Sequence alignment of APXs from different sources

Figure 1
Sequence alignment of APXs from different sources

(A) The sequence of LmAPX was aligned with T. cruzi APX (TcAPX; CAD30023); tabacco stromal APX (chlo; BAA78553), pea APX (AAA33645) and soya-bean cytosolic APX (Cyto; T07056). The residues identical with LmAPX sequence are denoted by an asterisk. The amino acid residues of the proximal and distal sites of haem implicated in the redox activity of APXs are denoted by boldface letters. The boxed region in LmAPX represented the transmembrane domain. The residues involved in electrostatic interactions of the dimer formation, ascorbate binding and K+-binding site in plant APX are represented by d, b and p respectively. (B) TMHMM (transmembrane hidden Markov model) posterior probabilities for LmAPX sequence (35) are shown. (TMHMM is a program for the prediction of transmembrane helices in proteins. The TMHMM is very well suited for the prediction of transmembrane helices because it can incorporate hydrophobicity, change bias, helix lengths and grammatical constraints into one model for which algorithms of parameter estimation and prediction already exist.) The posterior probabilities for transmembrane helix, inside or outside are displayed. The prediction showed that the 12–34 region of the LmAPX represented the transmembrane domain. The dotted and solid lines represented the outside and inside of the membrane respectively.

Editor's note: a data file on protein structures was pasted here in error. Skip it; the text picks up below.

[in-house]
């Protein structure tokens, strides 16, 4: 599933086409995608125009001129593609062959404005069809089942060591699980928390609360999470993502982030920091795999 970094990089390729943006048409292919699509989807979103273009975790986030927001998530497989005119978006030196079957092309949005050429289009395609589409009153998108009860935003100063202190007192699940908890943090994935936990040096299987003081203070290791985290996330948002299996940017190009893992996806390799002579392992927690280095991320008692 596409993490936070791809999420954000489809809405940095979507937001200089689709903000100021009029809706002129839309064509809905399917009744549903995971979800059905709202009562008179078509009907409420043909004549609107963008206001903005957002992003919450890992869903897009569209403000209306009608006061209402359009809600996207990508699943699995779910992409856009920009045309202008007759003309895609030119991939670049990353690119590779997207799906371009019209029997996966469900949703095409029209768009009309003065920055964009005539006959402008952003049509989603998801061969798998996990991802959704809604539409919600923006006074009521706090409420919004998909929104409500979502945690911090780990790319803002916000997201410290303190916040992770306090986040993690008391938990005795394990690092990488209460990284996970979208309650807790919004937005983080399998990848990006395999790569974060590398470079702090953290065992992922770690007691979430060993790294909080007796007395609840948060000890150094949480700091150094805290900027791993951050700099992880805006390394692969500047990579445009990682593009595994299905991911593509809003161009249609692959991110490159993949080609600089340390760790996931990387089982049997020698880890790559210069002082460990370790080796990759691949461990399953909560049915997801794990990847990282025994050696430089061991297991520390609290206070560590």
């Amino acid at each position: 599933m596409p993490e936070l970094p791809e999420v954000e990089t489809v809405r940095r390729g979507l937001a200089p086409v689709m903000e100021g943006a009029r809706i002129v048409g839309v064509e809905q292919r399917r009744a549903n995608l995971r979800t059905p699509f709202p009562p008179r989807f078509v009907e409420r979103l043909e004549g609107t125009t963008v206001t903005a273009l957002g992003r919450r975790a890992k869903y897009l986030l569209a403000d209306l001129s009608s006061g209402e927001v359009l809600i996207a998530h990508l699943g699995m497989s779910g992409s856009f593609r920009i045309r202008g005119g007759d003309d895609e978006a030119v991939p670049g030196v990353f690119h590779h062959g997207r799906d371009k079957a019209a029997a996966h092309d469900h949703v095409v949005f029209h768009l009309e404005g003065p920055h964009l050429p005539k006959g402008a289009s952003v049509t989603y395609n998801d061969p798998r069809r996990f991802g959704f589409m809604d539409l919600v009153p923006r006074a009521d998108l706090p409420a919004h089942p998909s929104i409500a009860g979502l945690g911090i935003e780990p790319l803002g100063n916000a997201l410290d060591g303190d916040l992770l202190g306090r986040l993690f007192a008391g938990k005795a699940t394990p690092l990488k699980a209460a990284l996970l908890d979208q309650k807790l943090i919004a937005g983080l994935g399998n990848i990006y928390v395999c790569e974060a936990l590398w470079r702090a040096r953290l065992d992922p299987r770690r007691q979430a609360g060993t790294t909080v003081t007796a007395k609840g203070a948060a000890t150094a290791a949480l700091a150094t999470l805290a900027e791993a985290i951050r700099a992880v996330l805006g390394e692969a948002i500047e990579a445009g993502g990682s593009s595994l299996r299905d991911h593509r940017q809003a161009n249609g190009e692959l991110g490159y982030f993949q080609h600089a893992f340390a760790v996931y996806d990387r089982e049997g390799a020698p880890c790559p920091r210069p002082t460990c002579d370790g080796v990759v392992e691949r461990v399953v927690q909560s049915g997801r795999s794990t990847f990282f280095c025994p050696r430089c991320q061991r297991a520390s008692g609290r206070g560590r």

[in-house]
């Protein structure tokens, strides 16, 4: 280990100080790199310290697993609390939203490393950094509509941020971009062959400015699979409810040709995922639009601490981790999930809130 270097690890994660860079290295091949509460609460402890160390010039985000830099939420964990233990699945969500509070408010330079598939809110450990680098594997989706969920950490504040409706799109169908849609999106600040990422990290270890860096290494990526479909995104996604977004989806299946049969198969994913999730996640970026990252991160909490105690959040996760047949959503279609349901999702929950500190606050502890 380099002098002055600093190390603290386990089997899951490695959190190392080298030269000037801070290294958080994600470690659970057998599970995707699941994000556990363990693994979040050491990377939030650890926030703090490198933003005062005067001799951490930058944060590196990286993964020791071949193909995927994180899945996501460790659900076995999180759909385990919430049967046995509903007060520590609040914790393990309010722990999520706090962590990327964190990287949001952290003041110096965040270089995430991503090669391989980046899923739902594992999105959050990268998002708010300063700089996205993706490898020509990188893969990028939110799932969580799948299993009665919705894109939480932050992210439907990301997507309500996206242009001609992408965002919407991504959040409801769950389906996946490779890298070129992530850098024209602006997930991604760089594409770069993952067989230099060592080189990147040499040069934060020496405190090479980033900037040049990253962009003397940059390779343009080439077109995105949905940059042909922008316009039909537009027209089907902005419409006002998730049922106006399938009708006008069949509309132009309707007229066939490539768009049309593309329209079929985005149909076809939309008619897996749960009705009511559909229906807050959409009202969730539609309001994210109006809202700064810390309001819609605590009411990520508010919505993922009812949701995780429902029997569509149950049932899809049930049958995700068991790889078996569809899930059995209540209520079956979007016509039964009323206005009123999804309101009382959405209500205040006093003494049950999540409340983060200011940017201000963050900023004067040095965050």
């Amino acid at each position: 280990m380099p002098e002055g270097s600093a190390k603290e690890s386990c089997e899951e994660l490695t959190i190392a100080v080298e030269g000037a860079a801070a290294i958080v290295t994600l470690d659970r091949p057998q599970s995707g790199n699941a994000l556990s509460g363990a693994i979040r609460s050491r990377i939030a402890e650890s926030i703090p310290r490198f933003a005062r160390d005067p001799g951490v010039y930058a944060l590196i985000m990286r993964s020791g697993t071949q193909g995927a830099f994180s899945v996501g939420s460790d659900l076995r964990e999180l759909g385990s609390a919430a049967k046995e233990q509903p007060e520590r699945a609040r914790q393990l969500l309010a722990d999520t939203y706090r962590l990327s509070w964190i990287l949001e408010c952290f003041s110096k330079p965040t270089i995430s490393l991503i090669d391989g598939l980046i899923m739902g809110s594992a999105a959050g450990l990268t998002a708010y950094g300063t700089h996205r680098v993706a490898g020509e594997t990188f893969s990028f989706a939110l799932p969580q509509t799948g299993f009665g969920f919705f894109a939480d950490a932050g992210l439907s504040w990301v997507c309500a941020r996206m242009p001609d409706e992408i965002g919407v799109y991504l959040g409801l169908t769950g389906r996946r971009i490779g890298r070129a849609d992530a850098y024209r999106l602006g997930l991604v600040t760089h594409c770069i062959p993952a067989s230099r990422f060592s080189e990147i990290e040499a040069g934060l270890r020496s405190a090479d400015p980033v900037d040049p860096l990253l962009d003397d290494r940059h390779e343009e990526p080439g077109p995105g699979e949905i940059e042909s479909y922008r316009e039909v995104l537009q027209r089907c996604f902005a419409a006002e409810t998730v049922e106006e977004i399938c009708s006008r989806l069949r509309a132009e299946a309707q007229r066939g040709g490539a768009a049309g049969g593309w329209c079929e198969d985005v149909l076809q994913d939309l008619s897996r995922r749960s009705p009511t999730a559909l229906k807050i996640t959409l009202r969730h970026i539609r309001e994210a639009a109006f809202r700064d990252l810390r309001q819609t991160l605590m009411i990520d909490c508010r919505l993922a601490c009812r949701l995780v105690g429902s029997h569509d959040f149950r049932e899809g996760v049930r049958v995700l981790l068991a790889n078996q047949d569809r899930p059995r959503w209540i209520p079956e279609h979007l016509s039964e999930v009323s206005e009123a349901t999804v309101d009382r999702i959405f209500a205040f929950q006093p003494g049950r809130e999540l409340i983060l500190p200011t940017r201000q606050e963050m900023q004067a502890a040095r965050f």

Figure 1
Sequence alignment of APXs from different sources